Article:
Classic Video Showplace

CLASSIC VIDEO SHOWPLACE: “Ozzie and Harriet” Origins

Share This Post

The views expressed in this blog arethose of the author and do not necessarily reflect the official policy or position of RCN or any other agency, organization, employer or company.

For over a hundred years some of the greatest video treasures of all time have been produced. Some have been lost in the sands of time and others, soon to be rediscovered, will become fan favorites for a whole new generation.

 Each week we will feature just one of the many hidden gems that you can see on RCN TV with insights and commentaries on classic television shows and legendary cinematic performances. 

When one talks about the show that’s the typical, quintessential 1950s “TV family,” you need to look no further than “The Adventures of Ozzie and Harriet” program.

But do you know how this television show came to fruition?

Ozzie Nelson was an orchestra leader who sometimes teamed with Harriet (born Peggy Lou Snyder) for events before both were asked to appear at the same time on a national radio show called “The Baker’s Broadcast” in the early 1930s.  One of the initial hosts of the show was Robert Ripley (remember “Ripley’s ‘Believe It or Not?’ “)

Ozzie and Harriet married in 1935 and decided, as opposed to continuing to work independently, they would see more of each other by working the same gigs.

Featured appearances on some of the top radio programs in the 1940s included “The Red Skelton Show,” “The Fred Allen Show” and “Suspense,” which led to their own radio vehicle.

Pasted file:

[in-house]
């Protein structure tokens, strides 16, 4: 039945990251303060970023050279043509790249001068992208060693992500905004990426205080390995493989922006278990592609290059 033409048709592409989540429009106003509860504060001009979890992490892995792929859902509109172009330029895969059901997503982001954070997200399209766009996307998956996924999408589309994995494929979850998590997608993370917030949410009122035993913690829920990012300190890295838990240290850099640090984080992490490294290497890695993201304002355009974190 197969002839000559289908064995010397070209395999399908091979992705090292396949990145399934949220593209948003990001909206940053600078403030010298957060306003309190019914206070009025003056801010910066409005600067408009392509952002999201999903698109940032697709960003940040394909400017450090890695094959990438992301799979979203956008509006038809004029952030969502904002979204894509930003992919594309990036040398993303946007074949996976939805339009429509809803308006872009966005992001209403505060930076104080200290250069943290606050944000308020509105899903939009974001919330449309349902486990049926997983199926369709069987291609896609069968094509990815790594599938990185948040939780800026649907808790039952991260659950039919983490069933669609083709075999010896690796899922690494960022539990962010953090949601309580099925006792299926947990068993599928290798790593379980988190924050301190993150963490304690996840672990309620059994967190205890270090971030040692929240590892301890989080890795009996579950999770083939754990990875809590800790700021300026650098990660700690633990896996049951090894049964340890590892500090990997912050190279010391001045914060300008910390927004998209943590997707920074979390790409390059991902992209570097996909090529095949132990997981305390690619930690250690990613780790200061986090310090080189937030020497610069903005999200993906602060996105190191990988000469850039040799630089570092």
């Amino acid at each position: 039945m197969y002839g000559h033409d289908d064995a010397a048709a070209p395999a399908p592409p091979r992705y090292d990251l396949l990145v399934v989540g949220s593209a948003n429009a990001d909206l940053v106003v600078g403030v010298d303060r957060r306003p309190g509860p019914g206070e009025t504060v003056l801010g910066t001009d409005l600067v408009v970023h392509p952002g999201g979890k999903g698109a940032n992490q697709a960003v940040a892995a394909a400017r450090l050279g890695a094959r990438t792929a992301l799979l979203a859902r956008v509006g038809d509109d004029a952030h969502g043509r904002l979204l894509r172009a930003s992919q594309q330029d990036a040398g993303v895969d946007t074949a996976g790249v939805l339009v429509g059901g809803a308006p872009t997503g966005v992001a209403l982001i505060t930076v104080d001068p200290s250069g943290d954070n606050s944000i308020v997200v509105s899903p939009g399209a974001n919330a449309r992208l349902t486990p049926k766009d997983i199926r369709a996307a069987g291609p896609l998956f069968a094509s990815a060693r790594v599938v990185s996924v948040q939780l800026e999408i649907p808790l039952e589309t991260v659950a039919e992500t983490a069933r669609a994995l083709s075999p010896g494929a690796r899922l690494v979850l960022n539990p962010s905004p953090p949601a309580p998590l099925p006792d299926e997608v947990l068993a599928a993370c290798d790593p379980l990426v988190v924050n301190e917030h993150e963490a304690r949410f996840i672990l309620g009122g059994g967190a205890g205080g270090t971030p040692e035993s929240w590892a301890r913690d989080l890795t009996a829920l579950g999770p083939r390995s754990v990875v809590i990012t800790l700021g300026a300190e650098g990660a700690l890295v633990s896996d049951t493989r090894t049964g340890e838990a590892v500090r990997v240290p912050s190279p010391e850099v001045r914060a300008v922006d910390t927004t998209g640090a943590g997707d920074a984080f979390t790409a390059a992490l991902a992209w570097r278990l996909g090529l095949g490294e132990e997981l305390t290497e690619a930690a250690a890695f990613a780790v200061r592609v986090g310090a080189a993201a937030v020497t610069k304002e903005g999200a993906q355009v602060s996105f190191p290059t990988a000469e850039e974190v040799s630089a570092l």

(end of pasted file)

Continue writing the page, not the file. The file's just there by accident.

When Skeleton was drafted in 1944, Ozzie was left to create his own family situation comedy on Red’s program, giving him valuable experience he would need a couple years later to develop his own television show.

The Ozzie and Harriet radio program actually switched networks, from CBS to NBC and finally to ABC, who was significantly behind the other two networks in the Hooper ratings that were used at that time. In the late 1940s, all three networks started looking at existing radio shows that could successfully make the transition to television.  Because ABC was desperate to hold on to their talent and not lose them to the other two networks, they pretty much offered the Nelsons carte blanche when it came to creating their own television program.

First of all, Ozzie and Harriet never had to produce a pilot episode for ABC. Instead, the couple’s successful movie, “Here Comes the Nelsons,” was used to convince the network that America would fall in love with this real-life family.

Also, before a single episode aired, Ozzie convinced ABC to guarantee them a 10-year contract.  This meant that regardless of whether or not the series would ever be canceled, the entire family would still get paid for a decade–a virtually unheard of television contract concession, even to this day.

The contract actually turned out to be a godsend for the network and not as much for the Nelsons as the show became an instant hit and easily surpassed the 10-year contract, making it the first weekly prime-time scripted television program ever to last for more than a decade.

In all, the series would go on for a record-setting 14-year sojourn on television alone.

We’ll have more on this program’s legacy coming up in a future blog post.

In the meantime, you can visit with the Nelsons yourself.  “The Adventures of Ozzie and Harriet” airs weekly on Sunday afternoons at 1 p.m. on RCN-TV.

Plus…we’re hosting an “Ozzie and Harriet” mini-marathon this Monday evening starting at 9 pm on RCN-TV.

To view the complete rundown of classic programming, check out the weekly listings here on our website.